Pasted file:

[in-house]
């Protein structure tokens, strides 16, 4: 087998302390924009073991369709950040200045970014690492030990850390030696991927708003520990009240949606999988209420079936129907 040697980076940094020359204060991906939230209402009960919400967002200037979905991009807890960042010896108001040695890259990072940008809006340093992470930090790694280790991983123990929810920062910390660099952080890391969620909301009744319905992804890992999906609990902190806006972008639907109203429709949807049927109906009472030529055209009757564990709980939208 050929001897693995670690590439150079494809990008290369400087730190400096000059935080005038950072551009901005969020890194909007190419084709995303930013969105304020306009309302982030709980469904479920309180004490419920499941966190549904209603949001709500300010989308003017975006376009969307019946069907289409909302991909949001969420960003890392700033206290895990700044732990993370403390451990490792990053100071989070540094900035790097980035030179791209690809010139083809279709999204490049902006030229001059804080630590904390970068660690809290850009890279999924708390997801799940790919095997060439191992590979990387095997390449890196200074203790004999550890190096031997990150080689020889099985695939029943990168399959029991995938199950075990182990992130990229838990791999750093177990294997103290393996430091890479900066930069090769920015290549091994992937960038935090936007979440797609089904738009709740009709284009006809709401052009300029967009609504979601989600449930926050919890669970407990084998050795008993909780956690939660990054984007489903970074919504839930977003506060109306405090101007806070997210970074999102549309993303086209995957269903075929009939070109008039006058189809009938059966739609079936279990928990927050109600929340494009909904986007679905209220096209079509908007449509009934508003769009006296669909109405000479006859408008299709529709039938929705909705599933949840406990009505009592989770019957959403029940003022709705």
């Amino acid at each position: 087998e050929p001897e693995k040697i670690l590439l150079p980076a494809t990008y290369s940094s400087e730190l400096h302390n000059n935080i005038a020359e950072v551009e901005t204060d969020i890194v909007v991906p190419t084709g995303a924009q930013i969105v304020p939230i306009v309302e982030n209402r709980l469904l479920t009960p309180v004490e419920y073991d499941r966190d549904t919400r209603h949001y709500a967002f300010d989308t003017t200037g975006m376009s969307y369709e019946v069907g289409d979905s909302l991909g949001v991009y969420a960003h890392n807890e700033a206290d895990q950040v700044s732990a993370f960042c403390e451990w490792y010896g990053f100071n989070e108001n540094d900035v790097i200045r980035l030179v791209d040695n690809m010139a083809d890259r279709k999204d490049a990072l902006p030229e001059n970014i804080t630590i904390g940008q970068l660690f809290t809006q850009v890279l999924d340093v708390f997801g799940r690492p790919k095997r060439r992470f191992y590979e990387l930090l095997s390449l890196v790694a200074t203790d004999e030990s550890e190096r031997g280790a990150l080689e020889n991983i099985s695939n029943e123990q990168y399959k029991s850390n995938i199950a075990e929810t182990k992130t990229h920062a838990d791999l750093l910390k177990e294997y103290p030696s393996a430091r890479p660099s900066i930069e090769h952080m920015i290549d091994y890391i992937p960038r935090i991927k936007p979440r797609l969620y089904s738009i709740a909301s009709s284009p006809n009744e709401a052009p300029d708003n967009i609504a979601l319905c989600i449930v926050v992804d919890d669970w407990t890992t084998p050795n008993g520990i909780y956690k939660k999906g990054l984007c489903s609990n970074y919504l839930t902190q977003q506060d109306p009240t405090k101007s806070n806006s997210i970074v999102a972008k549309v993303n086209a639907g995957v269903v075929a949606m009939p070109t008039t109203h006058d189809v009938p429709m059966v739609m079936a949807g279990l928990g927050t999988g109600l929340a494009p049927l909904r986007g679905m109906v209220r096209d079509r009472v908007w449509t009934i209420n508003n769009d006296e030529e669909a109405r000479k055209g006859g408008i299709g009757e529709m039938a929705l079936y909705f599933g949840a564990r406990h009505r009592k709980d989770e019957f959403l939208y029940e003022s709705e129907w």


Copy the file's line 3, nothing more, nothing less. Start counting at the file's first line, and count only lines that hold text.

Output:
């Amino acid at each position: 087998e050929p001897e693995k040697i670690l590439l150079p980076a494809t990008y290369s940094s400087e730190l400096h302390n000059n935080i005038a020359e950072v551009e901005t204060d969020i890194v909007v991906p190419t084709g995303a924009q930013i969105v304020p939230i306009v309302e982030n209402r709980l469904l479920t009960p309180v004490e419920y073991d499941r966190d549904t919400r209603h949001y709500a967002f300010d989308t003017t200037g975006m376009s969307y369709e019946v069907g289409d979905s909302l991909g949001v991009y969420a960003h890392n807890e700033a206290d895990q950040v700044s732990a993370f960042c403390e451990w490792y010896g990053f100071n989070e108001n540094d900035v790097i200045r980035l030179v791209d040695n690809m010139a083809d890259r279709k999204d490049a990072l902006p030229e001059n970014i804080t630590i904390g940008q970068l660690f809290t809006q850009v890279l999924d340093v708390f997801g799940r690492p790919k095997r060439r992470f191992y590979e990387l930090l095997s390449l890196v790694a200074t203790d004999e030990s550890e190096r031997g280790a990150l080689e020889n991983i099985s695939n029943e123990q990168y399959k029991s850390n995938i199950a075990e929810t182990k992130t990229h920062a838990d791999l750093l910390k177990e294997y103290p030696s393996a430091r890479p660099s900066i930069e090769h952080m920015i290549d091994y890391i992937p960038r935090i991927k936007p979440r797609l969620y089904s738009i709740a909301s009709s284009p006809n009744e709401a052009p300029d708003n967009i609504a979601l319905c989600i449930v926050v992804d919890d669970w407990t890992t084998p050795n008993g520990i909780y956690k939660k999906g990054l984007c489903s609990n970074y919504l839930t902190q977003q506060d109306p009240t405090k101007s806070n806006s997210i970074v999102a972008k549309v993303n086209a639907g995957v269903v075929a949606m009939p070109t008039t109203h006058d189809v009938p429709m059966v739609m079936a949807g279990l928990g927050t999988g109600l929340a494009p049927l909904r986007g679905m109906v209220r096209d079509r009472v908007w449509t009934i209420n508003n769009d006296e030529e669909a109405r000479k055209g006859g408008i299709g009757e529709m039938a929705l079936y909705f599933g949840a564990r406990h009505r009592k709980d989770e019957f959403l939208y029940e003022s709705e129907w």